Solar wind is a continuous stream of charged, subatomic particles emitted by the sun. To humans, the flow is kind of a mixed blessing. The GPS signals we now depend on can get disrupted by solar wind. But solar wind is also a driving mechanism behind those stunning northern lights — and their equally gorgeous southern counterparts.
Earth isn't the only place that's affected by the streaming particles. Newly gathered data indicates that solar wind may have visibly changed the moon's iconic face. Plus it helps form a cosmic bubble that envelops our whole planetary neighborhood.
Hydrogen and helium are solar wind's two major ingredients. It's no coincidence that those two elements also represent about 98 percent of the sun's chemical make-up. The extremely high temperatures associated with this star break down large quantities of both hydrogen and helium atoms, as well as those from other assorted elements like oxygen.
Energized by the intense heat, electrons start to drift away from the atomic nucleuses they once orbited. That creates plasma, a phase of matter that includes a mixture of free-ranging electrons and the nuclei they've left behind. Both carry charges: The roaming electrons are negatively charged while those abandoned nucleuses have positive charges.
Solar wind is made of plasma — and so is the corona. A faint layer of the sun's atmosphere, the corona starts roughly 1,300 miles (2,100 kilometers) above the solar surface and protrudes far into space. Even by solar standards, it's blisteringly hot. Temperatures within the corona can far exceed 2 million degrees Fahrenheit (1.1 million degrees Celsius), making this layer hundreds of times hotter than the actual surface of the sun beneath it.
About 20 million miles (32 million kilometers) away from that surface, portions of the corona transition into solar wind. Here, the sun's magnetic field weakens its grip on the fast-moving subatomic particles that comprise the corona.
As a result, the particles start to change their behavior. Inside the corona, electrons and nuclei move around in a somewhat orderly fashion. But those who pass that transition spot behave more erratically after doing so, like the flurries in a winter storm. Upon ditching the corona, the particles go forth into space as solar wind.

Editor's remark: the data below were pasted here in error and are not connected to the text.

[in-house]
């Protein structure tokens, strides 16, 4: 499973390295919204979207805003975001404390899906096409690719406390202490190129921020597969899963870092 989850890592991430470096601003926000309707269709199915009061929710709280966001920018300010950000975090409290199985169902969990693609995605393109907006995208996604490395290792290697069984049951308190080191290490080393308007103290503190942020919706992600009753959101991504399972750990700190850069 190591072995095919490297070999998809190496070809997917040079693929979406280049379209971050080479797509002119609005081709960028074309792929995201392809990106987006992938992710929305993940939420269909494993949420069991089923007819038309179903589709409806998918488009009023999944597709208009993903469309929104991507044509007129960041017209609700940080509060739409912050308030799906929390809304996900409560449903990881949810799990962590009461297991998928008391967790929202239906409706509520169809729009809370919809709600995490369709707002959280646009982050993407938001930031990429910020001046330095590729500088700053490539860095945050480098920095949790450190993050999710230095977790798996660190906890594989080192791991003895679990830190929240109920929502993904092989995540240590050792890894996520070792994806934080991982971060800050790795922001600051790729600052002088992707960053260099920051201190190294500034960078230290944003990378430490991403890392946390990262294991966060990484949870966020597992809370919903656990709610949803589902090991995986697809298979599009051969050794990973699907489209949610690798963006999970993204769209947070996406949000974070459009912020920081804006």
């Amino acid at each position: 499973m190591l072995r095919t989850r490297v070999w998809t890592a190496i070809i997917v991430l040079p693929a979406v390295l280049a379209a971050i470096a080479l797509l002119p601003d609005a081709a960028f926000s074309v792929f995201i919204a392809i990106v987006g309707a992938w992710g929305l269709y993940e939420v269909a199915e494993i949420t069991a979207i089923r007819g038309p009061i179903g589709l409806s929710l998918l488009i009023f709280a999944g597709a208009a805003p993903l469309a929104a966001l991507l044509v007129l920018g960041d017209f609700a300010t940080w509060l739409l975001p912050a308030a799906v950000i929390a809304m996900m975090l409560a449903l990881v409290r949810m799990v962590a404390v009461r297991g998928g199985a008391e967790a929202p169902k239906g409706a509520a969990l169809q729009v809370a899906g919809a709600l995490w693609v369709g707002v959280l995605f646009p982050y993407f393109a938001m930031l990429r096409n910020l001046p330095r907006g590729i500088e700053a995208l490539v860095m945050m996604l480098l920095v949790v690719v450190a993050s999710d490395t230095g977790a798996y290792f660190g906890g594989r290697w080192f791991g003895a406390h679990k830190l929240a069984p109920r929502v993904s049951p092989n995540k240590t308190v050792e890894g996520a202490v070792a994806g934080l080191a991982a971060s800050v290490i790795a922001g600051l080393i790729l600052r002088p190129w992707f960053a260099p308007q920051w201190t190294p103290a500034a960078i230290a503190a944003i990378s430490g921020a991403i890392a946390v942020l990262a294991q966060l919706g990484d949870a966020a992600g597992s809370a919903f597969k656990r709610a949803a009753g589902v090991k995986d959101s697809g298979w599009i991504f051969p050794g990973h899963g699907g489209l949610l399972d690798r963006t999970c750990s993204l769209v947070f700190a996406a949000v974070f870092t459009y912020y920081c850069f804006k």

Individual solar wind streams travel at different speeds. The slow ones cover roughly 186 to 310 miles (300 to 500 kilometers) per second. Their faster counterparts put those numbers to shame, flying by at 373 to 497 miles (600 to 800 kilometers) per second.
The quickest winds come whizzing out of coronal holes, temporary patches of cool, low-density plasma that appear in the corona. These serve as great outlets for solar wind particles because open magnetic field lines run through the holes.
Basically, the open lines are highways that shoot charged particles out of the corona and into the heavens beyond. (Don't confuse them with closed magnetic field lines, looping channels along which plasma bursts out of the sun's surface and then plunges right back down into it.)
Less is known about how the slow winds form. However, their point of origin at any given time seems to be affected by the sunspot population. When these things are scarce, astronomers observe slow winds coming out of the sun's equatorial region and fast ones streaking out of the poles. But when sunspots become more common, the two kinds of solar wind appear in closer proximity to each other all across the glowing spheroid.
Welcome to the Heliosphere
No matter how fast a gust of solar wind is moving as it bids the corona "farewell," it will eventually slow down. Solar winds exit the sun in all directions. By doing so, they maintain a capsule of space that houses the sun, the moon and every other body in our solar system. It's what scientists call the heliosphere.
The seemingly vacant spaces between the stars in our galaxy are actually full of interstellar medium (ISM), a cocktail that includes hydrogen, helium and amazingly small dust particles. Essentially, the heliosphere is a giant cavity surrounded by this stuff.
Rather like a super-sized onion, the heliosphere is a layered construct. The termination shock is a buffer zone far beyond Pluto and the Kuiper Belt where solar wind rapidly declines in speed. Past that point lies the heliosphere's outer boundary, a place in which the interstellar medium and solar winds become evenly matched in terms of strength.
Auroras, Satellites and Lunar Geology
Closer to home, the particles in solar winds are responsible for the aurora borealis ("northern lights") and aurora australis ("southern lights"). Earth has a magnetic field whose twin poles are located above the Arctic and Antarctic regions. When solar wind contacts this field, its charged particles get pushed towards those two areas. Atoms in our atmosphere become energized after they contact the winds. Said energy triggers mesmerizing light shows.
While other planets — like Venus and Saturn — also witness auroras, Earth's moon does not. And yet, solar winds might explain the existence of "lunar swirls," portions of our moon that tend to be darker or lighter in complexion than the surrounding turf.
Their origins are a mystery, but evidence collected by an ongoing NASA space mission suggests that the discolored splotches are — in effect — giant sunburn marks. Parts of the lunar surface are shielded from solar wind by small, isolated magnetic fields. But other areas are exposed. So in theory, when the winds hit those spots, they might be setting off chemical reactions that alter the hues of certain rocks.
Man-made devices are vulnerable to the traveling plasma, too. The electrical components on artificial satellites have been known to malfunction after getting bombarded by charged, subatomic particles of solar origin.
Originally Published: Mar 29, 2019